Some of you may already know me from seeing me around at NCIA’s trade shows and regional networking and educational events over the years. I began working at NCIA in January of 2014, just a couple of weeks into legal adult-use (recreational) cannabis sales in Colorado, which is hard to believe was over six years ago!
I moved to Denver from the Washington, D.C. area and jumped head-first into my role at NCIA, which at the time was as the Membership Coordinator, joining a team of just five passionate individuals in those early days.
Going back a few years to my time in the D.C. area, I graduated high school in Southern Maryland in the year 2000 and was thrilled to move an hour or so north to start my freshman year of college at the University of Maryland, College Park. My intentions were to major in Journalism with a minor in something like “Interfaith Studies.” I had already started my publishing career at the county newspaper, The Enterprise, in my Junior and Senior year of high school through a school-to-work learning program I had signed up for, where I worked closely with the newspaper’s editorial staff to learn the ropes.
Unfortunately, my father, who is a Vietnam Marine Veteran, was diagnosed with a very rare cancer that winter which had been caused by Agent Orange exposure decades before. We were told he had two years to live. He began undergoing chemo and radiation treatments, which eventually lead to surgery. This changed life as we knew it for our family, as you can imagine. Today, 20 years later, I’m happy to say my father is alive and well, and happily toiling in his garden in retirement.
I withdrew from the university and moved back to be with my parents for a while, working full time in retail management and studying business courses in my spare time. Wanting more career opportunities than rural St. Mary’s County could offer me, a year or so later, I moved back up to the D.C. area and jumped into the next phase of my career. I spent three and a half years working at the National Foreign Language Center at the University of Maryland, a think-tank-turned-technology non-profit that produces online learning modules for government and military. I started in an administrative position, but eventually moved into the role of Audio Studio Recording Manager, working with native speakers from all over the world, which was truly an enlightening and fulfilling experience. I also “moonlighted” here and there as an audio engineer at Radio Free Asia.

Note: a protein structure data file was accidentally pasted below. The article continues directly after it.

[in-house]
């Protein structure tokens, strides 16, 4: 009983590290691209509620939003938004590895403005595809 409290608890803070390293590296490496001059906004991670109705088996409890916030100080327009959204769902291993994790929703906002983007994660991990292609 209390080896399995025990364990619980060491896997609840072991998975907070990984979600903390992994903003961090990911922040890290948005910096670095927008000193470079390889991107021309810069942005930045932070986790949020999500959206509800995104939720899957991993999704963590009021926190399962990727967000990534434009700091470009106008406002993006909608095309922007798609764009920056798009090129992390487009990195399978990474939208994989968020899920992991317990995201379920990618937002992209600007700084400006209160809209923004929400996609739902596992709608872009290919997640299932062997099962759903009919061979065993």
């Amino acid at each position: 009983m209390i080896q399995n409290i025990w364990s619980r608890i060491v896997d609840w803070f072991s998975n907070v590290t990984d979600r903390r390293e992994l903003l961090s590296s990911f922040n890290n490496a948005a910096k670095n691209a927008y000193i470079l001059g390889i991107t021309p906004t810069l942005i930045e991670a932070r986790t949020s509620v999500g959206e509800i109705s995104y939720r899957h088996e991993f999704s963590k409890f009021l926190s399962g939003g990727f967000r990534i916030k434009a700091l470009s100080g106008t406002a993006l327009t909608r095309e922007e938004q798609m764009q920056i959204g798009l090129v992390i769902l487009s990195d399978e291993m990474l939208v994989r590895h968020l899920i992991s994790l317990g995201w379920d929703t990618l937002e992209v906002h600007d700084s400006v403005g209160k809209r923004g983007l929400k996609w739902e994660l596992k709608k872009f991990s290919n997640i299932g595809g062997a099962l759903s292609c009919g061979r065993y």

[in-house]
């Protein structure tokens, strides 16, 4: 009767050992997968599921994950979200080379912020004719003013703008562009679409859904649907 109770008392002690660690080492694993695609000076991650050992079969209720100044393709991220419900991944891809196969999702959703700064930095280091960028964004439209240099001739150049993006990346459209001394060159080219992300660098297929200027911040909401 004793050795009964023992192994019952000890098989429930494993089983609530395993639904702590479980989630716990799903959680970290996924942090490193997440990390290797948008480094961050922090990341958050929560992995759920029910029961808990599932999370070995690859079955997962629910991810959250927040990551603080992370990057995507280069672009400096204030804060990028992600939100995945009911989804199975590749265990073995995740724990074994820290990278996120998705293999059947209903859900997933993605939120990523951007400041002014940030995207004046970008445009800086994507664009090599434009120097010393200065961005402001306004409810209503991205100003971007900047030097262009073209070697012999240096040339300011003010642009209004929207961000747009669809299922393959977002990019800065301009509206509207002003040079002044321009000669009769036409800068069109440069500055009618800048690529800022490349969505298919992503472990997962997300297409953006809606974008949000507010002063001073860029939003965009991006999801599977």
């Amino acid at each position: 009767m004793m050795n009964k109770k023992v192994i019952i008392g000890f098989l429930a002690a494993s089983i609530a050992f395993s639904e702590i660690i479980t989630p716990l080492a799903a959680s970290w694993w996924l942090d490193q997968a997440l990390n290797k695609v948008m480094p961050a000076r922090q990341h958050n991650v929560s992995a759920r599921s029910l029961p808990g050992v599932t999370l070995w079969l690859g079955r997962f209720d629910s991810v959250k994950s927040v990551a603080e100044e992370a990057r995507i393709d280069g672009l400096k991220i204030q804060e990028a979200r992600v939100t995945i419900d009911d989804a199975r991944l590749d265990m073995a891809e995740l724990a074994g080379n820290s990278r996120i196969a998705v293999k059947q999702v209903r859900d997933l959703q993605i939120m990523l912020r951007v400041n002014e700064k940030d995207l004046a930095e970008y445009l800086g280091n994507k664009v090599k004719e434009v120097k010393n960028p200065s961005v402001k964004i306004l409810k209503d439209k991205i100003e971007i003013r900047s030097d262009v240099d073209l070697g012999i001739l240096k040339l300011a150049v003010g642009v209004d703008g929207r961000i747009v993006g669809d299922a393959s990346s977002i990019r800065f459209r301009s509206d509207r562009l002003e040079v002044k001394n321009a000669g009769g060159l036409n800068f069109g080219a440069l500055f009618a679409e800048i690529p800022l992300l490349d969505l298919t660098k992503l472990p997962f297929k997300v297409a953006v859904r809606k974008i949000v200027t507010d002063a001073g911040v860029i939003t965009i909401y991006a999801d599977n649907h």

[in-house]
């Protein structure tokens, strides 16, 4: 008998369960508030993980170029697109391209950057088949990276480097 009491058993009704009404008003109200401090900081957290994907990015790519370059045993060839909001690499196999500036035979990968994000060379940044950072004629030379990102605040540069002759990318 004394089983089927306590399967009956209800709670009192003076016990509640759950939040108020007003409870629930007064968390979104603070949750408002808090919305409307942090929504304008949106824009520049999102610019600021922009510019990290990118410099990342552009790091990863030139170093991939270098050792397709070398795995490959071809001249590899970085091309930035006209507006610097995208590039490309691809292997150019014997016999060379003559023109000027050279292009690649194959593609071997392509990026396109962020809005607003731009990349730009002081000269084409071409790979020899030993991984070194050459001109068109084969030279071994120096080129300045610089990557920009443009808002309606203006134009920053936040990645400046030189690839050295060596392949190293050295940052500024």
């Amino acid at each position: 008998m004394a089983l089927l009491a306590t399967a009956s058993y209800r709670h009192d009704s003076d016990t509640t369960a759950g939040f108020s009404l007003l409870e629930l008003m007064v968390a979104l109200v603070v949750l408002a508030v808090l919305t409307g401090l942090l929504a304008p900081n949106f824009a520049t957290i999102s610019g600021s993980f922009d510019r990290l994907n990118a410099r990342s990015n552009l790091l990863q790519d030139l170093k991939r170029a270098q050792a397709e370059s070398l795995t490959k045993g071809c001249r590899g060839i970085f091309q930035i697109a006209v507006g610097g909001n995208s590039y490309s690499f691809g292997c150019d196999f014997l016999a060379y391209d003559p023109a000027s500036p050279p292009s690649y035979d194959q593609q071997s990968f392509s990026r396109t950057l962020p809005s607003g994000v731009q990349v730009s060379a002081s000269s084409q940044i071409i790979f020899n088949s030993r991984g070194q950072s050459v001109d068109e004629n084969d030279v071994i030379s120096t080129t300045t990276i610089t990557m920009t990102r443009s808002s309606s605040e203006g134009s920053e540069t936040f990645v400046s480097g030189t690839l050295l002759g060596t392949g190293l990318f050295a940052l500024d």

During that time, I discreetly began my activism for medical cannabis reform. After all, it was the early 2000’s, and cannabis wasn’t as widely talked about in a normalized way as it is today. I was even at odds on this topic with some of my friends at that time. I, myself, had begun using cannabis to treat intense anxiety, depression, and insomnia, which inspired me to do further research about the legalization movement and history. On top of that, my interests in healing arts, herbal medicine, and nature-based spirituality coincided with this newfound passion. I began volunteering with the Maryland state chapter of Americans For Safe Access, and spent time learning from my fellow advocates, many of which are now successful in the cannabis industry and some even serve on NCIA’s Board of Directors. This nostalgic progression of advocacy to industry over the years delights me to no end.
My next career jump in 2006 was inspired by my desire to do interfaith work of some kind, professionally. I personally have followed a nature-based spiritual practice called Paganism, or Wicca, since I was about 12 years old. While I am “out of the broom closet,” I don’t usually talk about that in a professional setting, so I was thrilled to “mix politics with religion” when I was hired as a Campaign Project Manager at Americans United For Separation Of Church And State (AU for short). From 2006 to 2008, we teamed up with The Interfaith Alliance on the First Freedom First Campaign to educate America on various issues ranging from same-sex marriage freedoms, to end-of-life care decisions, to keeping science in the science classroom. My favorite slogan from the campaign was “Democracy, Not Theocracy!”